Current issue: 56(4)
The paper deals with the development of hand tools and their maintenance methods, and the improvement of working techniques in Finland in the era when forest work was mostly done by muscular power. The development was carried out in a close connection with professional training, permitting the results to be distributed widely throughout the country at short duration courses, and simultaneously collecting new information.
The phases of the entire development cycle is described from founding of the development and training organization to standardization of the tools and comparisons to similar foreign and Finnish tools. On the basis of this, along with analyses and synthesis performed, new hand-made prototypes were created and then tested on forest work sites. The knowledge was used to produce test series in a tool factory, and feedback was gathered from skilled workers. On experience gained, best tools selected could be put into manufacturing. This work gave a natural basis to investigate even working techniques. Good results were achieved through cooperation between researchers, users, manufacturing industry and trade, as well as vocational training.
The PDF includes a summary in Finnish.
Alongside the extent of forest production, the demand for labour input in forestry depends on the development of the structure of production and of the productivity of the work. In this, mechanization of harvesting will have long-lasting influence. Despite the growth in forestry production, the number of forestry workers has decreased considerably in many countries, but at the same time the share of professional forest workers has increased. The permanence of work fundamentally affects the life of a forest worker. It has influence on the income level, on the social position of the worker and on the standard of living.
The appreciation of the occupation of a forest worker will be increased mainly within the increasing mechanization of the work. It requires vocational training, and it will improve wages, competition of skilled workers and social appreciation of the vocation. In order to influence their benefits forest workers have organized themselves into trade unions. They activate their members in to helping the unions to attain their aims. Trade unions try to influence the policies of forestry and forest labour. In this respect they are in contact with political parties. The questions of labour policy occupy a central position in the mutual relations of the labour market organizations. Within mutual cooperation much promotion has been achieved concerning wages, working conditions, rationalization, improvement of housing facilities and other living conditions. Especially in some East-European countries attention is being paid to the motivation of forest workers.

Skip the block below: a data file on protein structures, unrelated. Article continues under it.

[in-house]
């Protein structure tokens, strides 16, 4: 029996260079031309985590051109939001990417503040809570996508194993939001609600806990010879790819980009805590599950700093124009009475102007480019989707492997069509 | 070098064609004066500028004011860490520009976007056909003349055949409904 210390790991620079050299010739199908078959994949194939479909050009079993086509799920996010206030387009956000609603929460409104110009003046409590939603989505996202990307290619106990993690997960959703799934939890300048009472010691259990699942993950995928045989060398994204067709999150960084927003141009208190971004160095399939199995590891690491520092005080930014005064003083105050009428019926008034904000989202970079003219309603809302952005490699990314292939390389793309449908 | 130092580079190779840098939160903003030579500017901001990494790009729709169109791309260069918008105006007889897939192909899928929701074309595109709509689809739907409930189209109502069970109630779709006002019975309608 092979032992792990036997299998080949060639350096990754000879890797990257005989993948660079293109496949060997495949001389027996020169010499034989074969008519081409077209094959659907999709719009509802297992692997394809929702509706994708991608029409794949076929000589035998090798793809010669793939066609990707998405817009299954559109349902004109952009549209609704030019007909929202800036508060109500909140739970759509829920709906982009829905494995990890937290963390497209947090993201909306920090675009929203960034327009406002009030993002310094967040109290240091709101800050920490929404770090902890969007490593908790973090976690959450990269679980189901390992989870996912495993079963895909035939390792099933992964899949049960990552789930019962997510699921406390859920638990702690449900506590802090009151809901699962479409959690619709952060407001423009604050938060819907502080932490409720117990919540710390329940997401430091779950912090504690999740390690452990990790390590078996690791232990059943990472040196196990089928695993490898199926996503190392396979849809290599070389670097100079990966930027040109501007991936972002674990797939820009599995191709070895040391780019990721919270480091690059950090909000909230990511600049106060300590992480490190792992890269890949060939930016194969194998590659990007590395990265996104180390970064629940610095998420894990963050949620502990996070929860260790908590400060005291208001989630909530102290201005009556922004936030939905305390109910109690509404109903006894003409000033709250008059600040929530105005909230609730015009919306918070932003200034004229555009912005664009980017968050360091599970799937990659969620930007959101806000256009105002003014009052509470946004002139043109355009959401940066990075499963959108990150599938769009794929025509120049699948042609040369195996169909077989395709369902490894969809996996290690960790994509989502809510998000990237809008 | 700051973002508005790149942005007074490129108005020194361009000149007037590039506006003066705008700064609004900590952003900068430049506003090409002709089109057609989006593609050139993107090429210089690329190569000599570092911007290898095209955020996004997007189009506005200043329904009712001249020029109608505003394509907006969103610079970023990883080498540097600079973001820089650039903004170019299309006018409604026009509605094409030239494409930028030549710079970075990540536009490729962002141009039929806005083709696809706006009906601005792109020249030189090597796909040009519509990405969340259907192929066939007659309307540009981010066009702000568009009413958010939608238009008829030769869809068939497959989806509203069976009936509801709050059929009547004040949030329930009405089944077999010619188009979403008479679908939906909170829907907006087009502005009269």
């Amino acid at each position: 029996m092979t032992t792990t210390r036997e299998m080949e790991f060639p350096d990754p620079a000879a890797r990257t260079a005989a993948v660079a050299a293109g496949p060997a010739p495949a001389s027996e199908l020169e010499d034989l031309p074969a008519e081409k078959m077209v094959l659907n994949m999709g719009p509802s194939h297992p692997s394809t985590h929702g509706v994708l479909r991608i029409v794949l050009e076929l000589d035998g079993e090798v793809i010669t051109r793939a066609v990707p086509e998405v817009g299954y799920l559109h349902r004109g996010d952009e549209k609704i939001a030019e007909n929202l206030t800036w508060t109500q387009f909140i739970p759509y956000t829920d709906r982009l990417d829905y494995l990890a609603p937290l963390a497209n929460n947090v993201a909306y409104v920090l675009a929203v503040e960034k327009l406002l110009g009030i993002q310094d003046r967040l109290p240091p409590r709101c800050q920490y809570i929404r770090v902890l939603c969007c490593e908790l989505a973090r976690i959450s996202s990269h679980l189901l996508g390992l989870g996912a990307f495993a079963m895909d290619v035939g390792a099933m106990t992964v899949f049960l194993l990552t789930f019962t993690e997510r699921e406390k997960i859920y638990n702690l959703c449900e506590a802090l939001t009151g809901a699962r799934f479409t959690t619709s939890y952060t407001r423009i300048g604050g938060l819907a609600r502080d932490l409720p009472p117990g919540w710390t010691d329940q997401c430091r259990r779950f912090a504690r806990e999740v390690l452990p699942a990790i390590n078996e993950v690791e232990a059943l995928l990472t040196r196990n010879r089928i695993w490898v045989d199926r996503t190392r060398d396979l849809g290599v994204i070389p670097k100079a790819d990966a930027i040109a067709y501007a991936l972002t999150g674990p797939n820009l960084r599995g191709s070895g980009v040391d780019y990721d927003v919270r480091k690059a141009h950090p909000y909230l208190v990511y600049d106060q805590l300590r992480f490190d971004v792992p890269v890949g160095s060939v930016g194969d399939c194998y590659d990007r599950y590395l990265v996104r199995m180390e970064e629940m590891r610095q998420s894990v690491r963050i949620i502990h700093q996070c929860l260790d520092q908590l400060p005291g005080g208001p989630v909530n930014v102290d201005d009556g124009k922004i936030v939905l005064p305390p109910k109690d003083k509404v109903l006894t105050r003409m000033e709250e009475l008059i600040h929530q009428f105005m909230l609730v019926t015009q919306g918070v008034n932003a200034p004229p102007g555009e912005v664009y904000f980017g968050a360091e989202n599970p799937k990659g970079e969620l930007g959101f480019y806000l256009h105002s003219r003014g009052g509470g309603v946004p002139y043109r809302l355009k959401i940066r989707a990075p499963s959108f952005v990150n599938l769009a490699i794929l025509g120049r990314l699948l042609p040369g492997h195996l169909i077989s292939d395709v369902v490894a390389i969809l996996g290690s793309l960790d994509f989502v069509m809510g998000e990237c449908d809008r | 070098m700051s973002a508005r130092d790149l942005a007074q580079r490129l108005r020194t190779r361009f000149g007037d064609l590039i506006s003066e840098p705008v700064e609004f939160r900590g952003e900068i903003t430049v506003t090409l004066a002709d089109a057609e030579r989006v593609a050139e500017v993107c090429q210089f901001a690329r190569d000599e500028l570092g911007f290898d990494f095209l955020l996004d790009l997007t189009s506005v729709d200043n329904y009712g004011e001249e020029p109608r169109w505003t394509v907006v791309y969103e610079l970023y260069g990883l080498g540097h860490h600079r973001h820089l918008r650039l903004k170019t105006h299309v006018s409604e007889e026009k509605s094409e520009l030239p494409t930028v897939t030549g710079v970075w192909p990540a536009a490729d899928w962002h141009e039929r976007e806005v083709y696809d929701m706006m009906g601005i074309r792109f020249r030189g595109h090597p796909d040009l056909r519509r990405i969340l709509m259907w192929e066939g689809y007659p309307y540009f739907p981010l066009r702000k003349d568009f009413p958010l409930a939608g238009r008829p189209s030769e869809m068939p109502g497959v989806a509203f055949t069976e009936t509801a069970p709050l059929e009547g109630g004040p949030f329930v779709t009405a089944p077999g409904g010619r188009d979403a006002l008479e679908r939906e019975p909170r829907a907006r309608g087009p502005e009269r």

The PDF includes a summary in Finnish.
This article is a comment on a previous article in Silva Fennica (vol. 9, no.4) published in 1975, written by professor Pentti Hakkila, titled ‘The status and future prospects of forest work science at the Finnish Forest Research Institute’. It aims at giving some further aspects on the choice of research fields and subjects, and the concepts of result, opinion and research work.
Silva Fennica Issue 69 includes presentations held in 1948-1950 in the fourth professional development courses, arranged for foresters working in the Forest Service. The presentations focus on practical issues in forest management and administration, especially in regional level. The education was arranged by Forest Service.
This presentation describes the development of forest haulage and long-distance transportation of timber. The article gives examples of improving the effectivity of horse hauling, use of tractors, loading of timber and floating, and gives examples of new equipment used in timber transport.